Merci Amaya June 11, 2021 Spreadsheet
Here‘s a very simple budget set up. Keep a simple income spreadsheet. List all the sources by name in column A. List how much each brings in in column B. And then, any notes you have for the income (like if it is temporary) in column C. You don‘t need to get very detailed with the income, because it only needs to be accounted for so that we can budget for it‘s use. And, the incomes use is in our expenses spreadsheet. This spreadsheet will be much more complex than the income one. You‘ll need a field for income that you carry over from the income sheet. You‘ll also need a field for a total expenses budgeted for. A third field will give us the budget surplus. We get that by subtracting the budgeted amounts from the income amount. A final field will subtract the actual amount spent from the income, and will serve to tell us where we stand in our budget. If you like, you can add another field that subtracts the actual amount spent from the amount budgeted.
Unfortunately an internal rate of return is time dependent so the amount you can withdraw depends on when you take it. Suffice to say, the only way to calculate the amount you can take e.g. halfway through the life of the fund, is by trial and error. If you are evaluating a number of investment opportunities, that can be a very time consuming process. Therefore Microsoft have built the Goal Seek function to aid your spreadsheet development. Since Excel 2007, it has been available from the Data ribbon. In earlier versions of Excel, it was present from the Tools menu. It gets straight to the point. It asks you which value you would like to fix (in this case the investor‘s return), what you would like to fix it to, and asks what you would like to change. All fields can accept cell references. It will then calculate the input through trial and error.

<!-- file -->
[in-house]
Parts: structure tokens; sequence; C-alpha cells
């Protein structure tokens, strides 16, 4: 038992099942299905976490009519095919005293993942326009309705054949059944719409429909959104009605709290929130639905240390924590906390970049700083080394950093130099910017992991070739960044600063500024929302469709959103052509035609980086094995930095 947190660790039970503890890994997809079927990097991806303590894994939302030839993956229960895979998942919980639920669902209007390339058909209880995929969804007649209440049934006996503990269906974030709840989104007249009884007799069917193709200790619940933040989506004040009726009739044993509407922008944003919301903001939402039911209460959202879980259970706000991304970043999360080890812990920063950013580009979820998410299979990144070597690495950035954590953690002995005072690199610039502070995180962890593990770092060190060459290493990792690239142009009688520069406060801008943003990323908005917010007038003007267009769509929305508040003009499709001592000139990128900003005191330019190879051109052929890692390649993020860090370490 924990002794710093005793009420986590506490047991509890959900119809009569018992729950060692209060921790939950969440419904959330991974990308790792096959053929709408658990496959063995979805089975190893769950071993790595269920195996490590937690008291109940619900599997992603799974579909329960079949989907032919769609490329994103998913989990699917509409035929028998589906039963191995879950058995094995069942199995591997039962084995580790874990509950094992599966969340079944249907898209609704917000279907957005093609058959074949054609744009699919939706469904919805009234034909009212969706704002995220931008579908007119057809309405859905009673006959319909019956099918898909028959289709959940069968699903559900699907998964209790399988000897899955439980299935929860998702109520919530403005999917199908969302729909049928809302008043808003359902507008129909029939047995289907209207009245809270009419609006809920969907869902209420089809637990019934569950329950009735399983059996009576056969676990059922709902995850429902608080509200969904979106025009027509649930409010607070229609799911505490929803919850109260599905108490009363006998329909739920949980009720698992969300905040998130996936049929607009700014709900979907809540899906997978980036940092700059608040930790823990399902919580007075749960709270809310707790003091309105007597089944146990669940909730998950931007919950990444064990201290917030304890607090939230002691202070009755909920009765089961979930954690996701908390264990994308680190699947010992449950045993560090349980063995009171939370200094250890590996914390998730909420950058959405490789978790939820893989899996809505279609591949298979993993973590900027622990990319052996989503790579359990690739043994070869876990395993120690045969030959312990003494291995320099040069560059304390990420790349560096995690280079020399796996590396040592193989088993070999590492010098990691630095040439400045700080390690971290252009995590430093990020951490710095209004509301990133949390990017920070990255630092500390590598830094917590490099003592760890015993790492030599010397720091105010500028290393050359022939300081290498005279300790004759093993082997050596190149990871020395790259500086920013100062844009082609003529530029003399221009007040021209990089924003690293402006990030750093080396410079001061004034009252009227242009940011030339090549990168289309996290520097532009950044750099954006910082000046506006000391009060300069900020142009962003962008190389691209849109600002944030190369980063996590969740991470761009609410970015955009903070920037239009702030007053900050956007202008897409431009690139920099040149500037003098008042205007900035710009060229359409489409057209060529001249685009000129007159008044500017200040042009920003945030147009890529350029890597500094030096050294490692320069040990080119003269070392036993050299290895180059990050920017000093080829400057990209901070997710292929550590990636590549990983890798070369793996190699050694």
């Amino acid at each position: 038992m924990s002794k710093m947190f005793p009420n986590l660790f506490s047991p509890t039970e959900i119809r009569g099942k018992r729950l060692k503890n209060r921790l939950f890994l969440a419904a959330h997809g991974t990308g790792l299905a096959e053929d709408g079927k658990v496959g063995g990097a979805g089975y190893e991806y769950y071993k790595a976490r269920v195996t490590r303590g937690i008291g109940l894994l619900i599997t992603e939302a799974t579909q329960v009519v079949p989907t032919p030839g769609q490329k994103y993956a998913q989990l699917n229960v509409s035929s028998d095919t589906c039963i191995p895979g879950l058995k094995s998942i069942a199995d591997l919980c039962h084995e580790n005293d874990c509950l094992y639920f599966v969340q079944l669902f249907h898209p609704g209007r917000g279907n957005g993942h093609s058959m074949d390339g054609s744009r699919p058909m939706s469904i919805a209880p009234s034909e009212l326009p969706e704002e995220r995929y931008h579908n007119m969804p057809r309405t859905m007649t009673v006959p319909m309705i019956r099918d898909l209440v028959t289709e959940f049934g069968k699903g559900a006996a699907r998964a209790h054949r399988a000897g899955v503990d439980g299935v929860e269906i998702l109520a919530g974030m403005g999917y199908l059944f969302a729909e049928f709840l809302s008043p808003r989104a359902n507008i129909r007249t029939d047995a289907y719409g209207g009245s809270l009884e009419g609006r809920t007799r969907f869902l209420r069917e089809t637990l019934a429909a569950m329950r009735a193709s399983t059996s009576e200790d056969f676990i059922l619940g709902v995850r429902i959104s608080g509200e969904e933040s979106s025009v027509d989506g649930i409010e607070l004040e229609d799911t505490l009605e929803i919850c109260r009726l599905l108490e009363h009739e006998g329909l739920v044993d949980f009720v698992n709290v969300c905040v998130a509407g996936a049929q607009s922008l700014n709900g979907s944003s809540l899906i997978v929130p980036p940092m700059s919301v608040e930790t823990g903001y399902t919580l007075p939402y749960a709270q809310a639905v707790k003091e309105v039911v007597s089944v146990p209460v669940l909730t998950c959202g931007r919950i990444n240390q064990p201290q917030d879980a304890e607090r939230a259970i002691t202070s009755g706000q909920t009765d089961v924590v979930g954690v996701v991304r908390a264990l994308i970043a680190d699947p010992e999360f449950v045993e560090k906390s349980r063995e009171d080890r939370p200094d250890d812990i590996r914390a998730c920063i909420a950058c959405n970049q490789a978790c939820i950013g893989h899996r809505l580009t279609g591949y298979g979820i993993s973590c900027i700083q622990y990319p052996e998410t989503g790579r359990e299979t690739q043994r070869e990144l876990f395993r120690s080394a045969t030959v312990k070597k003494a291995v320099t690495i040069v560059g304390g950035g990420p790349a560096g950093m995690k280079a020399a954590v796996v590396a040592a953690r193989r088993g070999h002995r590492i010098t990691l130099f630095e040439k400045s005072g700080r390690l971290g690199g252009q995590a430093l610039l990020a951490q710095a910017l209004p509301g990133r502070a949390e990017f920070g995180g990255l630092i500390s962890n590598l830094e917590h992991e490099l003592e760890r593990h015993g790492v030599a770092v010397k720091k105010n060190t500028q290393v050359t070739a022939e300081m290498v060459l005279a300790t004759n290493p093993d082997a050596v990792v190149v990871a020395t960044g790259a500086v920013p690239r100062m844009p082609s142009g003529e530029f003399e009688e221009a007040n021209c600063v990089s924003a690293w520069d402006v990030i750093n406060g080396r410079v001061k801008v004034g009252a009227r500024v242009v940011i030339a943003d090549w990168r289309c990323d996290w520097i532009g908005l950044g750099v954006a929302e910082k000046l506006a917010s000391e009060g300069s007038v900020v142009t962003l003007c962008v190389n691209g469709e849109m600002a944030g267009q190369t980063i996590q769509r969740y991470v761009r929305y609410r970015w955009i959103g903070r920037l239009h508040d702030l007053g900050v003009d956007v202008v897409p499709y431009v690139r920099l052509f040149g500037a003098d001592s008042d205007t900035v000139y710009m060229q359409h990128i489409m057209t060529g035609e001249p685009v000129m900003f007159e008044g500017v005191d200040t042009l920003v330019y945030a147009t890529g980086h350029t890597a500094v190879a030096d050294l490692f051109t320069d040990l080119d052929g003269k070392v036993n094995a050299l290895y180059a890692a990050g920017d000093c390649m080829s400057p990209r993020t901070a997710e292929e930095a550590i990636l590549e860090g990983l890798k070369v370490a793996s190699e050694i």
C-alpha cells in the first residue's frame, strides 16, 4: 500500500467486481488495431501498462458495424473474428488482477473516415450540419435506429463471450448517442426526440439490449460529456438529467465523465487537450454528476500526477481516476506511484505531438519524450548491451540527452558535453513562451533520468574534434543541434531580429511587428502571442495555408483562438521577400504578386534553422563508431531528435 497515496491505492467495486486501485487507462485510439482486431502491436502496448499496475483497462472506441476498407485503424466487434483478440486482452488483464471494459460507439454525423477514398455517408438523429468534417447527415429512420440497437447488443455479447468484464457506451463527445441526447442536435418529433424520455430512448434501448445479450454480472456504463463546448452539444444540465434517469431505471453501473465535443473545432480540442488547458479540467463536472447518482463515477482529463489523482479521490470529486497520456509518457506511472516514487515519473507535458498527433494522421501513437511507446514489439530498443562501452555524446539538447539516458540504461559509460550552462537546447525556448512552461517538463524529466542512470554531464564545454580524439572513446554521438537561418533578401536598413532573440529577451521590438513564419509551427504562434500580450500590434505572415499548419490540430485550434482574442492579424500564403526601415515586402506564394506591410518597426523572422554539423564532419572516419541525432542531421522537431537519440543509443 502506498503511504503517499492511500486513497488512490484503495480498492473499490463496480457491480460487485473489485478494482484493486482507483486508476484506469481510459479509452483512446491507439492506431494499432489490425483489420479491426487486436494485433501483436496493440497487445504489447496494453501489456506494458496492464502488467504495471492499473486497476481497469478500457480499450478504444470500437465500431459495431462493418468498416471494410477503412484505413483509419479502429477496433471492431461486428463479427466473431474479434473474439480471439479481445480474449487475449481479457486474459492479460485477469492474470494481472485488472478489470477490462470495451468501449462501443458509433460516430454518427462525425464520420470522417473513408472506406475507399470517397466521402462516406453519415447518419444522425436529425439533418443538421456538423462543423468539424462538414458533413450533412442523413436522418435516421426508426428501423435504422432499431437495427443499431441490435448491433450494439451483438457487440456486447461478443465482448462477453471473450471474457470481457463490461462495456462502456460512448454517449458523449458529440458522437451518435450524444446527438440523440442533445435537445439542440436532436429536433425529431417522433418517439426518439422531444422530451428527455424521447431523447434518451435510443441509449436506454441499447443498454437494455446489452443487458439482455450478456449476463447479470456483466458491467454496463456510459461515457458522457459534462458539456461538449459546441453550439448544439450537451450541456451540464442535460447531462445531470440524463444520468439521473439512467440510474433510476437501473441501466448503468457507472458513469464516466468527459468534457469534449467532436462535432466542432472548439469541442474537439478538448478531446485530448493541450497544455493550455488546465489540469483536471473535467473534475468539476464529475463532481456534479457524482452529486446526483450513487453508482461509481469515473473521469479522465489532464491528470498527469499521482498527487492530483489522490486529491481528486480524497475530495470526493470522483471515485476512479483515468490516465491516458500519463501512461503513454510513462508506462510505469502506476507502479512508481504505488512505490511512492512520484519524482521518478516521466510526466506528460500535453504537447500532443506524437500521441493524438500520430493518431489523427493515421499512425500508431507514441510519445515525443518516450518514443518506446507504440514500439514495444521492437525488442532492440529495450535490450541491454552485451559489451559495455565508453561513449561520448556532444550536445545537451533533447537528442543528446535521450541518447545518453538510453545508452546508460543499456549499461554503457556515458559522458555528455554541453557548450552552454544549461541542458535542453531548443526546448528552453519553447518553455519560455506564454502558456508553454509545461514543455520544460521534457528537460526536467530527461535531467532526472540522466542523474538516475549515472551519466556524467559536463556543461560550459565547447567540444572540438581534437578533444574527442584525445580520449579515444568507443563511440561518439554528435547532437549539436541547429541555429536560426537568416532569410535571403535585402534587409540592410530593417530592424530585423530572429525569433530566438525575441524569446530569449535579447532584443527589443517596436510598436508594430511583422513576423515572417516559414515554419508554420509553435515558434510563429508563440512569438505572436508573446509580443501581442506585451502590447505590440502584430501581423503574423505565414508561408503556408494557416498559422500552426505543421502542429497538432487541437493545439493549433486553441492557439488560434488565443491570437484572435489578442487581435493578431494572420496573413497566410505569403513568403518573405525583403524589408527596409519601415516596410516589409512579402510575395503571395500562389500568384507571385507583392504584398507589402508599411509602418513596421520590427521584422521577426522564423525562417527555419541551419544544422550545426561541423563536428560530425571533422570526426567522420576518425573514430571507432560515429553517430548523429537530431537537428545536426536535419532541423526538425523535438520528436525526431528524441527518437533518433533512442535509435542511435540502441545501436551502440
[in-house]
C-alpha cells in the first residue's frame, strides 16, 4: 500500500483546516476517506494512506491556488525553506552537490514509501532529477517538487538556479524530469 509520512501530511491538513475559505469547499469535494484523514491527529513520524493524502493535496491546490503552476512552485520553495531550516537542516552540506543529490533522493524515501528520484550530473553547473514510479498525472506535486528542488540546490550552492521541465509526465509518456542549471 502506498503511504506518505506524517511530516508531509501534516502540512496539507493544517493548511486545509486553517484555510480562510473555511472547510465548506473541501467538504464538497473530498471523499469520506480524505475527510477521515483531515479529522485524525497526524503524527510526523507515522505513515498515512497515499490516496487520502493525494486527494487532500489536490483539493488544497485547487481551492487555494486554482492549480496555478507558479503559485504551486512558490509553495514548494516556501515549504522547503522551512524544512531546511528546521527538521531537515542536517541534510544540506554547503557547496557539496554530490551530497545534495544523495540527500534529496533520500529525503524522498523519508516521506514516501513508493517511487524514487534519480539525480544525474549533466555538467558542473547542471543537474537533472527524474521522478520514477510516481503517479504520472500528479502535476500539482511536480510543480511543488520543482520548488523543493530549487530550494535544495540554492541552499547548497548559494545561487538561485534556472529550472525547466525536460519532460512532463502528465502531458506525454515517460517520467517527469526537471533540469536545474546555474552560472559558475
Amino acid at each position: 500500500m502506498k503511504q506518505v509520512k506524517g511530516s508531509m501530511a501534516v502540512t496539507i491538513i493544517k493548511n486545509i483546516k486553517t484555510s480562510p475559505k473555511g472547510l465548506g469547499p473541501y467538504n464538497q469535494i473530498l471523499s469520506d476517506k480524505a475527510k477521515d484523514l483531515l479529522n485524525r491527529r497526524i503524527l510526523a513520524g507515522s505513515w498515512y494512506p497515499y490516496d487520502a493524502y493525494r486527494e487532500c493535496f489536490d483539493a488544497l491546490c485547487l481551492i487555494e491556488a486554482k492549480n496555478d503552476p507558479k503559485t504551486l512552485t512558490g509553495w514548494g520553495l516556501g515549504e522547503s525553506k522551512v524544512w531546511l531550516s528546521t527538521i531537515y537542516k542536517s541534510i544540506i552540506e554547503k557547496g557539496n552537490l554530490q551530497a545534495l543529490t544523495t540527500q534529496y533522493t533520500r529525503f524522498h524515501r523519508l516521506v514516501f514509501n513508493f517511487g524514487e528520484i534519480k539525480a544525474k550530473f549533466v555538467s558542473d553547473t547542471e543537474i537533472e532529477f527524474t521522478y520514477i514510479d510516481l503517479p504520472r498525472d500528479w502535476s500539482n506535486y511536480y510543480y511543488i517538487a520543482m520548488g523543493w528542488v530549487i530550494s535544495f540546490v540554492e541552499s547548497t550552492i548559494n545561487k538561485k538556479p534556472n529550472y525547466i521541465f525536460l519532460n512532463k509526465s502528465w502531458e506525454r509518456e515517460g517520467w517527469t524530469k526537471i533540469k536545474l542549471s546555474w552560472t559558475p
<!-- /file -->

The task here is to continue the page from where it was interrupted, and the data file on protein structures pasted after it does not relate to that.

Microsoft Excel is a phenomenally powerful calculator. You can create spreadsheets with 10,000 lines of data and calculate subtotals instantly. Indeed, if you change your data, any totals will get automatically updated. Arguably that‘s not too impressive. If we have quarterly revenues of $1m, and we secure another $20k, we can update our subtotal without summing revenues from scratch. So it‘s more impressive that Excel can do the same thing with statistical functions. If you‘ve ever plotted a chart on Excel, you may be aware that you can add a best fit line. These best fit lines are calculated using a method known as regression. Basically, you have to calculate the distance of every single point from the line, and minimise the sum. The maths is a little more sophisticated but the key point is that, every time you change the data, you need to perform the analysis all over again.
Angel Investors are typically much better investors for a long-term business plan that Venture Capitalists, although they do not come usually with the incredible network to help you succeed. Venture Capitalists are more interested in themselves and making money on their investment then what you get out of it or the future of the business with you in it. An angel investor is interested in you, the future of the business and the possibility of making a whole lot of money on their investment. Please consider all this when presenting your business plan to an Angel Investor.
He grossed $2,000 a week for his bosses, and earned slightly less than $500 for himself. Still, the wages kept him in seeds, bowling shoes, stick pins, and a Platinum Buddy Holly Fan Club Membership. Lester‘s favorite word was ”crapola,” and he applied it to the ball bearing factory‘s antiquated data processing system in coats as thick as the olive drab membrane clinging to the smudgy glass before him. ”You piteous piece of crapola!” he‘d hiss at the computer when error messages flashed across its screen or its ancient system locked under the demand of crunching numbers to the tenth decimal point. ”Some day I‘ll throw your sorry ass into one of those melting pots out there!”
”Happy crapola!” he exclaimed, rising from the rollered chair and scooping accordion folds of printouts into his tattered briefcase. He snatched his worn black suit coat from a hanger on the back of the office door, switched off the fluorescent overheads, and walked to the executive offices in the adjoining building. When his audit week ended, Lester typically teamed with Lance Lott for a tour of the local watering holes. Lance was a marketing guy he‘d met when he first worked the Bourgeois account. Lance also was single, and resembled Keanu Reeves on a bad hair day. Lester considered him a ”chick magnet,” and although he himself never got lucky on their semi-annual expeditions, the other always disappeared with a babe on his arm. Lester decided, tonight would be HIS night.